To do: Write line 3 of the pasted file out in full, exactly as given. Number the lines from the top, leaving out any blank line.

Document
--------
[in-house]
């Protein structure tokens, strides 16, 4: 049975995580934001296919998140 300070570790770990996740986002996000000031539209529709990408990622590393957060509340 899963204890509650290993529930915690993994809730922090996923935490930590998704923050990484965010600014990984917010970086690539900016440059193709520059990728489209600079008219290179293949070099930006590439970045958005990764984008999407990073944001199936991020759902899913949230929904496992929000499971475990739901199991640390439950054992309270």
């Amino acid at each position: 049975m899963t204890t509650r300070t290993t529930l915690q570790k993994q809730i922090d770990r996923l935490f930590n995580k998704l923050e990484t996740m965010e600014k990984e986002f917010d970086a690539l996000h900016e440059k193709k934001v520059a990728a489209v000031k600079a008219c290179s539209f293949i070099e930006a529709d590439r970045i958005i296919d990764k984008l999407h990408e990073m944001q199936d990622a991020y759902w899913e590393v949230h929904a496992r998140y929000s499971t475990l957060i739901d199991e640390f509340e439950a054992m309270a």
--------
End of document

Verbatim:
């Amino acid at each position: 049975m899963t204890t509650r300070t290993t529930l915690q570790k993994q809730i922090d770990r996923l935490f930590n995580k998704l923050e990484t996740m965010e600014k990984e986002f917010d970086a690539l996000h900016e440059k193709k934001v520059a990728a489209v000031k600079a008219c290179s539209f293949i070099e930006a529709d590439r970045i958005i296919d990764k984008l999407h990408e990073m944001q199936d990622a991020y759902w899913e590393v949230h929904a496992r998140y929000s499971t475990l957060i739901d199991e640390f509340e439950a054992m309270a």